Bad breath (otherwise known as halitosis) in your cat can be caused by a variety of health problems. If the odour of your cat’s breath is very strong or unpleasant you should talk to your vet about the possible cause and how to treat it.
What causes’s the smell?
The most common cause of halitosis is the presence of malodorous bacteria in the cat’s mouth. This is usually due to build up of plaque and tartar on teeth leading to infection and inflammation of the gums known as periodontal disease. Thisallows bacteria to naturally build up causing the unpleasant smell to develop.
All cat breeds are susceptible to periodontal disease but some purebreds do appear to be particularly predisposed. Brachycephalic breeds such as Persians, Chinchillas and British and Exotic Shorthairs (characterised by short noses and flat faces) often have overcrowded and misaligned teeth due to their small jaws. This predisposes them to periodontal disease and subsequent halitosis.
Persistent bad breath can also indicate other underlying medical problems such as kidney disease, respiratory conditions or gastrointestinal and liver complaints. Ask your vet for advice if you are concerned.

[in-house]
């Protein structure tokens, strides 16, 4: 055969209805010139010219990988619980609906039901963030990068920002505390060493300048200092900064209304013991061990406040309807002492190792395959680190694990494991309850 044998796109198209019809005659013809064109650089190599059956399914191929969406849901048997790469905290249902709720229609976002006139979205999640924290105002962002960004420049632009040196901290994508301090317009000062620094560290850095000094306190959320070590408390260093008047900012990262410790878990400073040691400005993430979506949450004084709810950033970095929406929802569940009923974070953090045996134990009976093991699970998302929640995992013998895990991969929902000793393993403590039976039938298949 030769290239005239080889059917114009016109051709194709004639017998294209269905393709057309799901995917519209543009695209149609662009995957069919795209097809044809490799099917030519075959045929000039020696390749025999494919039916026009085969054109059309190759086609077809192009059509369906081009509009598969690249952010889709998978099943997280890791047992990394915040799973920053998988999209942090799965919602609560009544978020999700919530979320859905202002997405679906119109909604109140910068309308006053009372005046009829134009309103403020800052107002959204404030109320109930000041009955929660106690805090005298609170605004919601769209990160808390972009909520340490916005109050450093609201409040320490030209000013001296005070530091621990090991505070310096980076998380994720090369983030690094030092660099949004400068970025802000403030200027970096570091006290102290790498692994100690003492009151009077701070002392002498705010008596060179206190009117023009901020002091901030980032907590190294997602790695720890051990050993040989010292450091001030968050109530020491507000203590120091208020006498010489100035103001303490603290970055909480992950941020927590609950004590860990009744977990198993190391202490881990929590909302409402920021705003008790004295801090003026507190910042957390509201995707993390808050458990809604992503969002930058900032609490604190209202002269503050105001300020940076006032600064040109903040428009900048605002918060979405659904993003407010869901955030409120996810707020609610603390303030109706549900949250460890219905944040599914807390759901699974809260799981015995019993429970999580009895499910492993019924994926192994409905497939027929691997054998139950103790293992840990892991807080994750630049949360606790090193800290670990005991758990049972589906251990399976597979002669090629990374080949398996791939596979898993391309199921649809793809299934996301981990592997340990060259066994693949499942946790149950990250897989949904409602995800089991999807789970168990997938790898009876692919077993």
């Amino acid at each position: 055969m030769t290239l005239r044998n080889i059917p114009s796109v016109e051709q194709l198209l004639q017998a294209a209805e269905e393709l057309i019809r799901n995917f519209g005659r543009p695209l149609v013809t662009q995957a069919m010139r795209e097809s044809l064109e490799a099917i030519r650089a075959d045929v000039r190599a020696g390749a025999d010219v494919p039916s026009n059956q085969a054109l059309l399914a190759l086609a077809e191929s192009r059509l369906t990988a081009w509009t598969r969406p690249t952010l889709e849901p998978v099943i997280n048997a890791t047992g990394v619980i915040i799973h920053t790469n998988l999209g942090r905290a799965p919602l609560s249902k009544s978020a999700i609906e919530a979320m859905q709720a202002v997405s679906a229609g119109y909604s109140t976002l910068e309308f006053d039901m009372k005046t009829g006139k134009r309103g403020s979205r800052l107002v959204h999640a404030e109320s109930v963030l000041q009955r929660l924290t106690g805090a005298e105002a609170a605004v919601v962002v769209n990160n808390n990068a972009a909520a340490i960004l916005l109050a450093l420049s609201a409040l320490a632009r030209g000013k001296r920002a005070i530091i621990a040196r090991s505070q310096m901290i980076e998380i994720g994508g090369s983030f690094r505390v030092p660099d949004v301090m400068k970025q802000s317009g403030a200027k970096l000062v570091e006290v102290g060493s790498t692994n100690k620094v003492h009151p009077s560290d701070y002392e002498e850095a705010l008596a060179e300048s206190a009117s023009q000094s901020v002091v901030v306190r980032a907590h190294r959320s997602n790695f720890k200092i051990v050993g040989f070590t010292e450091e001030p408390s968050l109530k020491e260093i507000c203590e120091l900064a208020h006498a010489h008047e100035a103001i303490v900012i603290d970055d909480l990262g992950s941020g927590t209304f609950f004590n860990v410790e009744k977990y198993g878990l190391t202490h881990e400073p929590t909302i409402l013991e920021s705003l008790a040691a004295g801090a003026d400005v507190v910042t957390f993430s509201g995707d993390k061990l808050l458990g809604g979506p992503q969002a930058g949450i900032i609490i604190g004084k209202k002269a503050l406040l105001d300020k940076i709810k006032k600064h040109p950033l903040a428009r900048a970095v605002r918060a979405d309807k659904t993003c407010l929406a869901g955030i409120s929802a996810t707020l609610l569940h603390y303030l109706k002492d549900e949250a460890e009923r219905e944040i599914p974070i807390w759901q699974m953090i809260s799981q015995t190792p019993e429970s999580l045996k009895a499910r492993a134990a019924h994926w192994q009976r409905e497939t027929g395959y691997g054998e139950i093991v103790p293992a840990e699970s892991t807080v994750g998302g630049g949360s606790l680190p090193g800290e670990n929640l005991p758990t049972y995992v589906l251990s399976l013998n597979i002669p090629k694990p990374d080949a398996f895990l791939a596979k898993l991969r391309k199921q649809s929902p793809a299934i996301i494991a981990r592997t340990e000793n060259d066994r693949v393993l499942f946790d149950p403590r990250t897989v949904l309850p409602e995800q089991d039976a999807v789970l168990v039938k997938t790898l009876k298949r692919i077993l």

Managing your cat’s bad breath
If your cat has bad breath your first port of call should be your vet who will make sure there are no underlying medical conditions responsible for the halitosis. If your cat’s mouth is the cause, your vet will probably recommend that her teeth are scaled and polished professionally. This will be done under general anaesthesia. Once the teeth are fully clean and any gum disease is treated you can help prevent the problem recurring by caring for her teeth at home. Without a daily homecare routine, the benefits of dental treatment will only last a few weeks. The good news is that looking after your cat’s teeth at home can be simple and involves just two elements:
- 1. A teeth cleaning routine: The most important way of keeping your cat’s teeth and gums healthy and her breath more pleasant is to brush her teeth on a daily basis using a special cat toothbrush and toothpaste. Meat- flavoured toothpaste is available which your cat will love! Never use human toothpaste as this can be toxic to cats. Your vet or veterinary nurse will show you how to do this.
- 2. A change of diet: Whilst daily tooth brushing is the best way to help prevent plaque and tartar build- up, there are other ways of helping maintain your cat’s oral health. Talk to your vet about feeding a diet that is designed to help keep your cat’s teeth clean and healthy.PRO PLAN® Dental Plus is not only scientifically proven to help reduce tartar build- up but also helps reduce bad breath in cats.
Many people assume that bad breath in cats, especially those over a certain age, is inevitable- but that’s not true. By supporting your cat’s oral health you can not only make your life together more pleasurable but you can also help prevent potentially serious medical disease- and that can only be a good thing for you both!